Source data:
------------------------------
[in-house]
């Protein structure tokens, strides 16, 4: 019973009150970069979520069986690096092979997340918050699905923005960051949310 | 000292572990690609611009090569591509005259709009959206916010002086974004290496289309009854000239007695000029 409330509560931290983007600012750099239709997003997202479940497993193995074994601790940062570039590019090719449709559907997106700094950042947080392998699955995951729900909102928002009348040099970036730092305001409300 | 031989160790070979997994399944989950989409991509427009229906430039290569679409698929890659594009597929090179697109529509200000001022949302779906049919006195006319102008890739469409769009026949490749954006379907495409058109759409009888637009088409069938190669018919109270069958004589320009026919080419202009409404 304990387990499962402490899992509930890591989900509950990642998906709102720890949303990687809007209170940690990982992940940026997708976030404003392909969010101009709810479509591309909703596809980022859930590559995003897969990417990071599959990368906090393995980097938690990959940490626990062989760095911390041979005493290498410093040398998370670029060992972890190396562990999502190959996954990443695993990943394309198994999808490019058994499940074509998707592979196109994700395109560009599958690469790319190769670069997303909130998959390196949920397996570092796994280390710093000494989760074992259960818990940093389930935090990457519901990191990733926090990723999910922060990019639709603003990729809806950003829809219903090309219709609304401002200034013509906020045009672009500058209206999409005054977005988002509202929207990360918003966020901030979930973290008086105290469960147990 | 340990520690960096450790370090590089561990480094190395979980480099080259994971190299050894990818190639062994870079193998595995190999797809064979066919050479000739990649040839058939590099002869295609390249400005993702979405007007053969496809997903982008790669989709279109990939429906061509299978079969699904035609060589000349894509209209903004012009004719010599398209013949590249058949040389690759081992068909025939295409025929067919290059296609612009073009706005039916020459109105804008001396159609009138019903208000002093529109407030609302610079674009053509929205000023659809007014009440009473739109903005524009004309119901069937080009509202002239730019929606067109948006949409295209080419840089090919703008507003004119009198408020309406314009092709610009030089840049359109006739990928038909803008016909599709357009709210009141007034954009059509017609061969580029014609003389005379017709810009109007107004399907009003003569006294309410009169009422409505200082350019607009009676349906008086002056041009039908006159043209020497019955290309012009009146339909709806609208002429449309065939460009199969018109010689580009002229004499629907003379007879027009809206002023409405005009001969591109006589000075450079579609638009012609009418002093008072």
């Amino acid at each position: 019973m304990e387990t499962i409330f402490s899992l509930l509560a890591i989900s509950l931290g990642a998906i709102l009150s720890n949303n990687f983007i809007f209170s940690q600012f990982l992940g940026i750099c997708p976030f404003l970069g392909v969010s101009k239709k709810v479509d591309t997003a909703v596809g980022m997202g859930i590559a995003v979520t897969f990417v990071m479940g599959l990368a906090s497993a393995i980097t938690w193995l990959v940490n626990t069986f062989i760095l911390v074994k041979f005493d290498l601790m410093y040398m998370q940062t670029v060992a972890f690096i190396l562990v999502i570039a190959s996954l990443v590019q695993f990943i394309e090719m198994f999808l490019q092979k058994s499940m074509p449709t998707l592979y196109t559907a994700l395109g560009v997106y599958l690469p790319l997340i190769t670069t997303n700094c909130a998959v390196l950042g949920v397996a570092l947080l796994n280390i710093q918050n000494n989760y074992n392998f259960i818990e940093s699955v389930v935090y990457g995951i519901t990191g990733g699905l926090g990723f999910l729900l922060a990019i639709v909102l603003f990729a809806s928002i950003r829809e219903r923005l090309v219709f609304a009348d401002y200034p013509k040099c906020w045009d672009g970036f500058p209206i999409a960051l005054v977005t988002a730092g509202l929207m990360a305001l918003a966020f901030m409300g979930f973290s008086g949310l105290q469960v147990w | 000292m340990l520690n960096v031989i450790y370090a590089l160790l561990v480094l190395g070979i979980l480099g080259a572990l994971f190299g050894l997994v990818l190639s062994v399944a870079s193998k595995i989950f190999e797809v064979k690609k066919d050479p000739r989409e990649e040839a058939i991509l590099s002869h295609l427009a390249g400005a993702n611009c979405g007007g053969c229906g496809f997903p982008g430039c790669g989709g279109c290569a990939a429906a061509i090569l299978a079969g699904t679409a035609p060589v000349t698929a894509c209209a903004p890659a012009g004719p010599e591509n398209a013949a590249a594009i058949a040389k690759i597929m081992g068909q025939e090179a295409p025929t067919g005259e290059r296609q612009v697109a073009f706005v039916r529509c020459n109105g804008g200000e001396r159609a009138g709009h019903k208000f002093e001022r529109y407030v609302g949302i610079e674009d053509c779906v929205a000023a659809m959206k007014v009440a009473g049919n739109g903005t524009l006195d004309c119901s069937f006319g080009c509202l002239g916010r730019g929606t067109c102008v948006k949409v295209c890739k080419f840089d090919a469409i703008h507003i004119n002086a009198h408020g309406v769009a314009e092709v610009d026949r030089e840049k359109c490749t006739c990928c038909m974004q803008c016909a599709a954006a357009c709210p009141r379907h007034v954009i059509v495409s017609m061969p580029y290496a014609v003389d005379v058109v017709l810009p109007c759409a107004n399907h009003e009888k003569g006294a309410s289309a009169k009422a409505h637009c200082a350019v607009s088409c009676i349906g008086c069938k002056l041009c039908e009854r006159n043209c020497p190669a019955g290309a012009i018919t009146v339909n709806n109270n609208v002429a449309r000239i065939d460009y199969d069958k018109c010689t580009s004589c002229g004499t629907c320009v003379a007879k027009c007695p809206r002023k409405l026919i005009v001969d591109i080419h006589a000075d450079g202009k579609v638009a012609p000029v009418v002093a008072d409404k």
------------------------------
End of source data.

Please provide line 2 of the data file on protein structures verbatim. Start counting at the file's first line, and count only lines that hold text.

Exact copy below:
């Protein structure tokens, strides 16, 4: 019973009150970069979520069986690096092979997340918050699905923005960051949310 | 000292572990690609611009090569591509005259709009959206916010002086974004290496289309009854000239007695000029 409330509560931290983007600012750099239709997003997202479940497993193995074994601790940062570039590019090719449709559907997106700094950042947080392998699955995951729900909102928002009348040099970036730092305001409300 | 031989160790070979997994399944989950989409991509427009229906430039290569679409698929890659594009597929090179697109529509200000001022949302779906049919006195006319102008890739469409769009026949490749954006379907495409058109759409009888637009088409069938190669018919109270069958004589320009026919080419202009409404 304990387990499962402490899992509930890591989900509950990642998906709102720890949303990687809007209170940690990982992940940026997708976030404003392909969010101009709810479509591309909703596809980022859930590559995003897969990417990071599959990368906090393995980097938690990959940490626990062989760095911390041979005493290498410093040398998370670029060992972890190396562990999502190959996954990443695993990943394309198994999808490019058994499940074509998707592979196109994700395109560009599958690469790319190769670069997303909130998959390196949920397996570092796994280390710093000494989760074992259960818990940093389930935090990457519901990191990733926090990723999910922060990019639709603003990729809806950003829809219903090309219709609304401002200034013509906020045009672009500058209206999409005054977005988002509202929207990360918003966020901030979930973290008086105290469960147990 | 340990520690960096450790370090590089561990480094190395979980480099080259994971190299050894990818190639062994870079193998595995190999797809064979066919050479000739990649040839058939590099002869295609390249400005993702979405007007053969496809997903982008790669989709279109990939429906061509299978079969699904035609060589000349894509209209903004012009004719010599398209013949590249058949040389690759081992068909025939295409025929067919290059296609612009073009706005039916020459109105804008001396159609009138019903208000002093529109407030609302610079674009053509929205000023659809007014009440009473739109903005524009004309119901069937080009509202002239730019929606067109948006949409295209080419840089090919703008507003004119009198408020309406314009092709610009030089840049359109006739990928038909803008016909599709357009709210009141007034954009059509017609061969580029014609003389005379017709810009109007107004399907009003003569006294309410009169009422409505200082350019607009009676349906008086002056041009039908006159043209020497019955290309012009009146339909709806609208002429449309065939460009199969018109010689580009002229004499629907003379007879027009809206002023409405005009001969591109006589000075450079579609638009012609009418002093008072």